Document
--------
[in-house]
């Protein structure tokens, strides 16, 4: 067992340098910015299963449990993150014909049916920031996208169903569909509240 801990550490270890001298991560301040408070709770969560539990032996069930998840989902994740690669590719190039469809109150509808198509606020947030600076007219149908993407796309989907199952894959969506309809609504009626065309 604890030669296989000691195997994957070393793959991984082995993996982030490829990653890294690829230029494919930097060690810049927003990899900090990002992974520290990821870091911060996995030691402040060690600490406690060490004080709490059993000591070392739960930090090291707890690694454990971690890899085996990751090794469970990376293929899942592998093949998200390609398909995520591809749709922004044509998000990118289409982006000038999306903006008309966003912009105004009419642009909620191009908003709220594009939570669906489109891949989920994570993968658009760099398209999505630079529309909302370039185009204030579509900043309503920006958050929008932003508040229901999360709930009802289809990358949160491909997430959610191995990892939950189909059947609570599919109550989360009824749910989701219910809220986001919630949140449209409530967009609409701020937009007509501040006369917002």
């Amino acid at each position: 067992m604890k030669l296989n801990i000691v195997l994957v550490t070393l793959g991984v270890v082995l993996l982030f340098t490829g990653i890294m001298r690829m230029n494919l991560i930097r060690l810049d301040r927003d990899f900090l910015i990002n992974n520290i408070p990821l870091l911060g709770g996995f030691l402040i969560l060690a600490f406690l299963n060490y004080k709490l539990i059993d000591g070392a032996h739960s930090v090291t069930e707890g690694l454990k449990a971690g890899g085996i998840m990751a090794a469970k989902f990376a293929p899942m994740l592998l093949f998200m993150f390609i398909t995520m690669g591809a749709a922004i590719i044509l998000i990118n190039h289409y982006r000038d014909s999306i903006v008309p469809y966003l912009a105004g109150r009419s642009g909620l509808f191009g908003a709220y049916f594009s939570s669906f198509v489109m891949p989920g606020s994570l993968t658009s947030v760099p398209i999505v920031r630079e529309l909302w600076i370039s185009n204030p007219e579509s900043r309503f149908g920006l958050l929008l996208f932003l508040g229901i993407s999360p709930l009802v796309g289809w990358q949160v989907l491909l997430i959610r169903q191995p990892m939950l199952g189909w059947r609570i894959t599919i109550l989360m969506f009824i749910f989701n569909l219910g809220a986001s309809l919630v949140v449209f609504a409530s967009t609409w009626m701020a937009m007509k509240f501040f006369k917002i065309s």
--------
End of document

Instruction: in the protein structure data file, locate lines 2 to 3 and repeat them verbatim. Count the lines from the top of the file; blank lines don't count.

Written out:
């Protein structure tokens, strides 16, 4: 067992340098910015299963449990993150014909049916920031996208169903569909509240 801990550490270890001298991560301040408070709770969560539990032996069930998840989902994740690669590719190039469809109150509808198509606020947030600076007219149908993407796309989907199952894959969506309809609504009626065309 604890030669296989000691195997994957070393793959991984082995993996982030490829990653890294690829230029494919930097060690810049927003990899900090990002992974520290990821870091911060996995030691402040060690600490406690060490004080709490059993000591070392739960930090090291707890690694454990971690890899085996990751090794469970990376293929899942592998093949998200390609398909995520591809749709922004044509998000990118289409982006000038999306903006008309966003912009105004009419642009909620191009908003709220594009939570669906489109891949989920994570993968658009760099398209999505630079529309909302370039185009204030579509900043309503920006958050929008932003508040229901999360709930009802289809990358949160491909997430959610191995990892939950189909059947609570599919109550989360009824749910989701219910809220986001919630949140449209409530967009609409701020937009007509501040006369917002």
């Amino acid at each position: 067992m604890k030669l296989n801990i000691v195997l994957v550490t070393l793959g991984v270890v082995l993996l982030f340098t490829g990653i890294m001298r690829m230029n494919l991560i930097r060690l810049d301040r927003d990899f900090l910015i990002n992974n520290i408070p990821l870091l911060g709770g996995f030691l402040i969560l060690a600490f406690l299963n060490y004080k709490l539990i059993d000591g070392a032996h739960s930090v090291t069930e707890g690694l454990k449990a971690g890899g085996i998840m990751a090794a469970k989902f990376a293929p899942m994740l592998l093949f998200m993150f390609i398909t995520m690669g591809a749709a922004i590719i044509l998000i990118n190039h289409y982006r000038d014909s999306i903006v008309p469809y966003l912009a105004g109150r009419s642009g909620l509808f191009g908003a709220y049916f594009s939570s669906f198509v489109m891949p989920g606020s994570l993968t658009s947030v760099p398209i999505v920031r630079e529309l909302w600076i370039s185009n204030p007219e579509s900043r309503f149908g920006l958050l929008l996208f932003l508040g229901i993407s999360p709930l009802v796309g289809w990358q949160v989907l491909l997430i959610r169903q191995p990892m939950l199952g189909w059947r609570i894959t599919i109550l989360m969506f009824i749910f989701n569909l219910g809220a986001s309809l919630v949140v449209f609504a409530s967009t609409w009626m701020a937009m007509k509240f501040f006369k917002i065309s």